People with Alzheimer’s have a higher production rate of tau proteins than healthy individuals, according to a study published today (March 21) in Neuron.
While researchers have long known that tau levels are elevated in the brains and cerebrospinal fluid of Alzheimer’s patients, “until this study, we didn’t know if tau production was increased or if clearance was decreased,” coauthor Chihiro Sato, a researcher in neurologist Randall Bateman’s lab at Washington University School of Medicine, says in a statement. “Our results showing that tau production is increased suggest that we might want to target tau production therapeutically.”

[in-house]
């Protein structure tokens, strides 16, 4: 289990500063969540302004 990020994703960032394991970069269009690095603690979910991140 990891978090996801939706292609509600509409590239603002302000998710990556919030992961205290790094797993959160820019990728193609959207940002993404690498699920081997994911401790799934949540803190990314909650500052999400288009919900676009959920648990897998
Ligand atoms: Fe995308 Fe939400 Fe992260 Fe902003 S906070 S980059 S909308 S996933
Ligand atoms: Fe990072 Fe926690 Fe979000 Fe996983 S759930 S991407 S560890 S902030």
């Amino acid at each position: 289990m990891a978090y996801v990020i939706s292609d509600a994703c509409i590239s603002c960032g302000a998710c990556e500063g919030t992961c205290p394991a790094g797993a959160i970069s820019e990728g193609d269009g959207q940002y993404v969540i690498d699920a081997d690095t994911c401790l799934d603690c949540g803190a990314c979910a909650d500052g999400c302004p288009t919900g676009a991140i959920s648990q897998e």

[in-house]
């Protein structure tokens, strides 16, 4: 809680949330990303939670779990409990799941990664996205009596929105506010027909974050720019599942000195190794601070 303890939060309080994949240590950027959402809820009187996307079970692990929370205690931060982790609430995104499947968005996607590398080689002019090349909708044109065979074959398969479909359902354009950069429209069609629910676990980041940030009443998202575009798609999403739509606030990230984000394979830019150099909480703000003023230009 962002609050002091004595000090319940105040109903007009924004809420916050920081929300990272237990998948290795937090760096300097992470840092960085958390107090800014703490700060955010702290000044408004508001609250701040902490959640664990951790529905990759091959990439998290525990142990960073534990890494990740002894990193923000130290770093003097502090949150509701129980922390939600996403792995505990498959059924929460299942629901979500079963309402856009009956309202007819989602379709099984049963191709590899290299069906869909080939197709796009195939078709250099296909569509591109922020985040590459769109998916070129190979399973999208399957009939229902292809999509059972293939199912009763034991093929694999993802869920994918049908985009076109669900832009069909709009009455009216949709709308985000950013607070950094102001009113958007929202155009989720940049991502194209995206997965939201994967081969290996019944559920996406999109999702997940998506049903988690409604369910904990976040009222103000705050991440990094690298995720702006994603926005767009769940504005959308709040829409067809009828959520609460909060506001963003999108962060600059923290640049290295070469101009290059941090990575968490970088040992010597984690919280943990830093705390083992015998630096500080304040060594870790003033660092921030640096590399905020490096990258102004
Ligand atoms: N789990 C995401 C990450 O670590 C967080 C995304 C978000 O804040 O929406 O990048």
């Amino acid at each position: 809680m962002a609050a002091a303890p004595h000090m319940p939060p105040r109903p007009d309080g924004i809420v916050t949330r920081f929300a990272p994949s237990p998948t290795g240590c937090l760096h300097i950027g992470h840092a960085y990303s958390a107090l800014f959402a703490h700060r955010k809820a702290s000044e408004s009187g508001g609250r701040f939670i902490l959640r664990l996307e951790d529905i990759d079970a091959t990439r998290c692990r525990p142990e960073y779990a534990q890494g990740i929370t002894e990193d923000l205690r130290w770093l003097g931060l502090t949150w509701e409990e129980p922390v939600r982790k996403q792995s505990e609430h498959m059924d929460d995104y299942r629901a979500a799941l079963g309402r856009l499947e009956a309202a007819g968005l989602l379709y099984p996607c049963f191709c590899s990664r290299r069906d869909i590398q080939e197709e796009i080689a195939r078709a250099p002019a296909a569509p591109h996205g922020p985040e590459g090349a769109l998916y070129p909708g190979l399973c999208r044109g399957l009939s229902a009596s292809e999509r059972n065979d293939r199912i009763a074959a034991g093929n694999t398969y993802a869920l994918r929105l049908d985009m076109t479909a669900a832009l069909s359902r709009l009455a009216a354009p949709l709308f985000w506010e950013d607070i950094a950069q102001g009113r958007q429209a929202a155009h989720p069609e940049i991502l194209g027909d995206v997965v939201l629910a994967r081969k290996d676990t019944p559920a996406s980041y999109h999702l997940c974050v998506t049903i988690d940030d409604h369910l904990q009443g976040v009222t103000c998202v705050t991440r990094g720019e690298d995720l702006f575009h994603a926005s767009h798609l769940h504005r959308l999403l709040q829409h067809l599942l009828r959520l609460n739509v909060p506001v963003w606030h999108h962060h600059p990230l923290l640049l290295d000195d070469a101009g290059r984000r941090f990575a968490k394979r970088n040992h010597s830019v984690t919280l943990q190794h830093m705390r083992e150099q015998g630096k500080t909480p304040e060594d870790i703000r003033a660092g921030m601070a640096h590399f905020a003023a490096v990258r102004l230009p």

Sato, Bateman, and their colleagues measured the turnover rate of tau in the cerebrospinal fluid of people with Alzheimer’s and healthy controls. When they compared the two groups, they discovered that study participants with Alzheimer’s were producing tau at faster rates than those without the disease.
The researchers also examined tau production in neurons made from induced pluripotent stem cells and found that forms of the protein that were prone to folding errors also have higher turnover rates than others.
“This study changes our way of thinking about tau in the context of neurodegenerative diseases,” Bateman says in the statement. “We expect these findings will help us to distinguish between Alzheimer’s and other types of tauopathies in future.”